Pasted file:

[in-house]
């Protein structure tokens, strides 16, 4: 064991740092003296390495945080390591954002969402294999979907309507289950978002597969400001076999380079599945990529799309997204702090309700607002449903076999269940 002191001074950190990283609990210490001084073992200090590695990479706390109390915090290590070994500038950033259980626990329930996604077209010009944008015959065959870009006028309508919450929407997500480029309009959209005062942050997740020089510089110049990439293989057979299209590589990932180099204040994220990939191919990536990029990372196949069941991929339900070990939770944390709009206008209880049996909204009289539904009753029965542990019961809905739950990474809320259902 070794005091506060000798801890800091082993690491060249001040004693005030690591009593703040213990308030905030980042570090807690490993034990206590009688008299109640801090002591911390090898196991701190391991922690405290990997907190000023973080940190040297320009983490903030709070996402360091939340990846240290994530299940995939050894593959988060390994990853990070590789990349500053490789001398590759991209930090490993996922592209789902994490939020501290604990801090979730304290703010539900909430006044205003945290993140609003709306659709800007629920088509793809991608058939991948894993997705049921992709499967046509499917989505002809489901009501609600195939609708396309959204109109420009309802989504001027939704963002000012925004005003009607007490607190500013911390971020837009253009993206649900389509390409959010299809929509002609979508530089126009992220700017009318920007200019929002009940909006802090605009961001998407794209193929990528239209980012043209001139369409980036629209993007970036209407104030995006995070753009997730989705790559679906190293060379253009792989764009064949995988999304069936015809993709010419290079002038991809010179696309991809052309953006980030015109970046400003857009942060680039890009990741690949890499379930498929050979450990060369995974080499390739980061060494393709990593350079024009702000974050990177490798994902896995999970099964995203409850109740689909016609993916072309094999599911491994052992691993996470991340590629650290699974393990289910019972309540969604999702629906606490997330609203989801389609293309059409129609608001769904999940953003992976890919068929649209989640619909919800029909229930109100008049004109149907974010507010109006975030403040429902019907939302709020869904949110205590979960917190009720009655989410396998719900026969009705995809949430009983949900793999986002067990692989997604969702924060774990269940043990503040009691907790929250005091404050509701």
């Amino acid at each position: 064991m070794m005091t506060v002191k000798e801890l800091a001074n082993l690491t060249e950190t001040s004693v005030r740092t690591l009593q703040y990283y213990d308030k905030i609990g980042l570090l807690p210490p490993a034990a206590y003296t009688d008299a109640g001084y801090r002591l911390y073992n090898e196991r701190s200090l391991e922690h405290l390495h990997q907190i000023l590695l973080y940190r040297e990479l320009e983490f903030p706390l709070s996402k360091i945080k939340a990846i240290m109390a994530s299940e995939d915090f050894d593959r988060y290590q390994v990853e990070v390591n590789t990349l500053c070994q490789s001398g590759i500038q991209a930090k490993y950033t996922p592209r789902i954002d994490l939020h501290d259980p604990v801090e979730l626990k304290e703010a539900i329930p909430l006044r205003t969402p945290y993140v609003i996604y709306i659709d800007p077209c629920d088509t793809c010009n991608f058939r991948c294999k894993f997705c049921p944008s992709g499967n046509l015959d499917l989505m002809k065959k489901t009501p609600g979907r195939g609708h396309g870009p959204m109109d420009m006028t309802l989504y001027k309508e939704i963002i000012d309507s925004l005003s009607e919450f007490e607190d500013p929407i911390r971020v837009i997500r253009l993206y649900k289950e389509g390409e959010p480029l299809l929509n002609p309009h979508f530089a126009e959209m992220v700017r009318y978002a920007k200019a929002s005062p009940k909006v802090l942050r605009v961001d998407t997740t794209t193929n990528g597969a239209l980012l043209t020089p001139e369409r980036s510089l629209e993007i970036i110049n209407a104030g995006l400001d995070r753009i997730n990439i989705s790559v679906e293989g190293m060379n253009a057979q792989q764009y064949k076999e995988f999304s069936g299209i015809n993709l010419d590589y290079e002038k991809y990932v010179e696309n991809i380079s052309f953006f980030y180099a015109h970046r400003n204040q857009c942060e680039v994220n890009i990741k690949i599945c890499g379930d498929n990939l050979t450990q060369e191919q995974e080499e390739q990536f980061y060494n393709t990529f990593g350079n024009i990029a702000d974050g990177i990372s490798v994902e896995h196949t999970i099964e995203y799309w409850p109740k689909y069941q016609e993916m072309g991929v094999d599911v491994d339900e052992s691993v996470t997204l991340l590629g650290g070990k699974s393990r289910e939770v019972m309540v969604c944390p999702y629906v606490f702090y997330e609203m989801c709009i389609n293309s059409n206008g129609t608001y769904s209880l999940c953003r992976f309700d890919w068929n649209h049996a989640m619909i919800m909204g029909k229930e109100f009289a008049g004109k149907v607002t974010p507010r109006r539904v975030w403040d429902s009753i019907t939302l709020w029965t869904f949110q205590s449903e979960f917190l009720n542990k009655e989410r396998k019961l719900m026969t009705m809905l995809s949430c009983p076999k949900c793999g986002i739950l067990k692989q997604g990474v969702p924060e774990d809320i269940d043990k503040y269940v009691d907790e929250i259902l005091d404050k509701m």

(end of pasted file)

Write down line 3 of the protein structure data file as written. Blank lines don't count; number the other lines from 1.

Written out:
């Amino acid at each position: 064991m070794m005091t506060v002191k000798e801890l800091a001074n082993l690491t060249e950190t001040s004693v005030r740092t690591l009593q703040y990283y213990d308030k905030i609990g980042l570090l807690p210490p490993a034990a206590y003296t009688d008299a109640g001084y801090r002591l911390y073992n090898e196991r701190s200090l391991e922690h405290l390495h990997q907190i000023l590695l973080y940190r040297e990479l320009e983490f903030p706390l709070s996402k360091i945080k939340a990846i240290m109390a994530s299940e995939d915090f050894d593959r988060y290590q390994v990853e990070v390591n590789t990349l500053c070994q490789s001398g590759i500038q991209a930090k490993y950033t996922p592209r789902i954002d994490l939020h501290d259980p604990v801090e979730l626990k304290e703010a539900i329930p909430l006044r205003t969402p945290y993140v609003i996604y709306i659709d800007p077209c629920d088509t793809c010009n991608f058939r991948c294999k894993f997705c049921p944008s992709g499967n046509l015959d499917l989505m002809k065959k489901t009501p609600g979907r195939g609708h396309g870009p959204m109109d420009m006028t309802l989504y001027k309508e939704i963002i000012d309507s925004l005003s009607e919450f007490e607190d500013p929407i911390r971020v837009i997500r253009l993206y649900k289950e389509g390409e959010p480029l299809l929509n002609p309009h979508f530089a126009e959209m992220v700017r009318y978002a920007k200019a929002s005062p009940k909006v802090l942050r605009v961001d998407t997740t794209t193929n990528g597969a239209l980012l043209t020089p001139e369409r980036s510089l629209e993007i970036i110049n209407a104030g995006l400001d995070r753009i997730n990439i989705s790559v679906e293989g190293m060379n253009a057979q792989q764009y064949k076999e995988f999304s069936g299209i015809n993709l010419d590589y290079e002038k991809y990932v010179e696309n991809i380079s052309f953006f980030y180099a015109h970046r400003n204040q857009c942060e680039v994220n890009i990741k690949i599945c890499g379930d498929n990939l050979t450990q060369e191919q995974e080499e390739q990536f980061y060494n393709t990529f990593g350079n024009i990029a702000d974050g990177i990372s490798v994902e896995h196949t999970i099964e995203y799309w409850p109740k689909y069941q016609e993916m072309g991929v094999d599911v491994d339900e052992s691993v996470t997204l991340l590629g650290g070990k699974s393990r289910e939770v019972m309540v969604c944390p999702y629906v606490f702090y997330e609203m989801c709009i389609n293309s059409n206008g129609t608001y769904s209880l999940c953003r992976f309700d890919w068929n649209h049996a989640m619909i919800m909204g029909k229930e109100f009289a008049g004109k149907v607002t974010p507010r109006r539904v975030w403040d429902s009753i019907t939302l709020w029965t869904f949110q205590s449903e979960f917190l009720n542990k009655e989410r396998k019961l719900m026969t009705m809905l995809s949430c009983p076999k949900c793999g986002i739950l067990k692989q997604g990474v969702p924060e774990d809320i269940d043990k503040y269940v009691d907790e929250i259902l005091d404050k509701m």